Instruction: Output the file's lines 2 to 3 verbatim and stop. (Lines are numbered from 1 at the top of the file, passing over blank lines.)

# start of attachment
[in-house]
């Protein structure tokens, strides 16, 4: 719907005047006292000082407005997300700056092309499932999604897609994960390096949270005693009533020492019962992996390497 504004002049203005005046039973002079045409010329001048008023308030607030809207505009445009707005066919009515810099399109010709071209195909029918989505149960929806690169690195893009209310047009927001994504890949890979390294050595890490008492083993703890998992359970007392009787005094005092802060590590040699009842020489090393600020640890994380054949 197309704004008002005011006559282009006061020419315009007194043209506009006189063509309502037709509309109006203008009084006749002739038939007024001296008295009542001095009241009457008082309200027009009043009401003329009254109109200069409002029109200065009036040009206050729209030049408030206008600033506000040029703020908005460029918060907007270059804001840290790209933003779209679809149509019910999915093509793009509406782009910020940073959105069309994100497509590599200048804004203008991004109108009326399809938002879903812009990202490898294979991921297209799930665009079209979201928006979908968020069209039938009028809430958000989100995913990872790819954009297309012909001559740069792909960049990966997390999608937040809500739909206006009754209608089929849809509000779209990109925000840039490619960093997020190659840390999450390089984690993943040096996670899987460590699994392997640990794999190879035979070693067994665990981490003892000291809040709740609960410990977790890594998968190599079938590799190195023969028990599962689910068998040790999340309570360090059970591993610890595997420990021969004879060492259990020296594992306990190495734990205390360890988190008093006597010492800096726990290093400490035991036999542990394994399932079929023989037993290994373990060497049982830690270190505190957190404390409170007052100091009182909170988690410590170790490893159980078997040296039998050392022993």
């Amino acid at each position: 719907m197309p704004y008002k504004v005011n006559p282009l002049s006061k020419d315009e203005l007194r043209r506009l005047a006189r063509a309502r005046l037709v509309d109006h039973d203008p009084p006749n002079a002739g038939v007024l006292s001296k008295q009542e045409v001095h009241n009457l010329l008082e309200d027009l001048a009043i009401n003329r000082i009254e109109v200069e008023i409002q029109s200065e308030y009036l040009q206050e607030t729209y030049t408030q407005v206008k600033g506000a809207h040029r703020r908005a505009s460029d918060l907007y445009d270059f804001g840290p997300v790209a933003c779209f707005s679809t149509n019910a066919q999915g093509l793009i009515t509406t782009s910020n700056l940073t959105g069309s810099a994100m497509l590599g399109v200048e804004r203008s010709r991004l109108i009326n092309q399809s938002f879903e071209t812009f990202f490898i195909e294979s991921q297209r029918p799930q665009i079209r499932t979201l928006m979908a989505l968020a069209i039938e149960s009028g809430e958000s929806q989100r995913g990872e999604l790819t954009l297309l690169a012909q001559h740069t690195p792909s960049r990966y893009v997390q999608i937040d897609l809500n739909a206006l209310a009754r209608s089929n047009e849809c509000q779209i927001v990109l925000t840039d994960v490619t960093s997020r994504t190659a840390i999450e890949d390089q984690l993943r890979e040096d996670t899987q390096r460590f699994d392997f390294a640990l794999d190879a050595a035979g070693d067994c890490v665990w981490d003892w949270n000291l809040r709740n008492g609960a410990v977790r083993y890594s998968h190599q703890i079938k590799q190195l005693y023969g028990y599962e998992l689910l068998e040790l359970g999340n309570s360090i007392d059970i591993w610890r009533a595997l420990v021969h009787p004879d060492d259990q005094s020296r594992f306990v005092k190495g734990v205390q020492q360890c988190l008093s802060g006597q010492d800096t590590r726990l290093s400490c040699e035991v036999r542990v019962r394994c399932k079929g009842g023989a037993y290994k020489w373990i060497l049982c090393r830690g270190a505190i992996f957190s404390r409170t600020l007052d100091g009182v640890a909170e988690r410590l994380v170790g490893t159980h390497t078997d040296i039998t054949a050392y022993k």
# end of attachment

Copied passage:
């Protein structure tokens, strides 16, 4: 719907005047006292000082407005997300700056092309499932999604897609994960390096949270005693009533020492019962992996390497 504004002049203005005046039973002079045409010329001048008023308030607030809207505009445009707005066919009515810099399109010709071209195909029918989505149960929806690169690195893009209310047009927001994504890949890979390294050595890490008492083993703890998992359970007392009787005094005092802060590590040699009842020489090393600020640890994380054949 197309704004008002005011006559282009006061020419315009007194043209506009006189063509309502037709509309109006203008009084006749002739038939007024001296008295009542001095009241009457008082309200027009009043009401003329009254109109200069409002029109200065009036040009206050729209030049408030206008600033506000040029703020908005460029918060907007270059804001840290790209933003779209679809149509019910999915093509793009509406782009910020940073959105069309994100497509590599200048804004203008991004109108009326399809938002879903812009990202490898294979991921297209799930665009079209979201928006979908968020069209039938009028809430958000989100995913990872790819954009297309012909001559740069792909960049990966997390999608937040809500739909206006009754209608089929849809509000779209990109925000840039490619960093997020190659840390999450390089984690993943040096996670899987460590699994392997640990794999190879035979070693067994665990981490003892000291809040709740609960410990977790890594998968190599079938590799190195023969028990599962689910068998040790999340309570360090059970591993610890595997420990021969004879060492259990020296594992306990190495734990205390360890988190008093006597010492800096726990290093400490035991036999542990394994399932079929023989037993290994373990060497049982830690270190505190957190404390409170007052100091009182909170988690410590170790490893159980078997040296039998050392022993």
């Amino acid at each position: 719907m197309p704004y008002k504004v005011n006559p282009l002049s006061k020419d315009e203005l007194r043209r506009l005047a006189r063509a309502r005046l037709v509309d109006h039973d203008p009084p006749n002079a002739g038939v007024l006292s001296k008295q009542e045409v001095h009241n009457l010329l008082e309200d027009l001048a009043i009401n003329r000082i009254e109109v200069e008023i409002q029109s200065e308030y009036l040009q206050e607030t729209y030049t408030q407005v206008k600033g506000a809207h040029r703020r908005a505009s460029d918060l907007y445009d270059f804001g840290p997300v790209a933003c779209f707005s679809t149509n019910a066919q999915g093509l793009i009515t509406t782009s910020n700056l940073t959105g069309s810099a994100m497509l590599g399109v200048e804004r203008s010709r991004l109108i009326n092309q399809s938002f879903e071209t812009f990202f490898i195909e294979s991921q297209r029918p799930q665009i079209r499932t979201l928006m979908a989505l968020a069209i039938e149960s009028g809430e958000s929806q989100r995913g990872e999604l790819t954009l297309l690169a012909q001559h740069t690195p792909s960049r990966y893009v997390q999608i937040d897609l809500n739909a206006l209310a009754r209608s089929n047009e849809c509000q779209i927001v990109l925000t840039d994960v490619t960093s997020r994504t190659a840390i999450e890949d390089q984690l993943r890979e040096d996670t899987q390096r460590f699994d392997f390294a640990l794999d190879a050595a035979g070693d067994c890490v665990w981490d003892w949270n000291l809040r709740n008492g609960a410990v977790r083993y890594s998968h190599q703890i079938k590799q190195l005693y023969g028990y599962e998992l689910l068998e040790l359970g999340n309570s360090i007392d059970i591993w610890r009533a595997l420990v021969h009787p004879d060492d259990q005094s020296r594992f306990v005092k190495g734990v205390q020492q360890c988190l008093s802060g006597q010492d800096t590590r726990l290093s400490c040699e035991v036999r542990v019962r394994c399932k079929g009842g023989a037993y290994k020489w373990i060497l049982c090393r830690g270190a505190i992996f957190s404390r409170t600020l007052d100091g009182v640890a909170e988690r410590l994380v170790g490893t159980h390497t078997d040296i039998t054949a050392y022993k």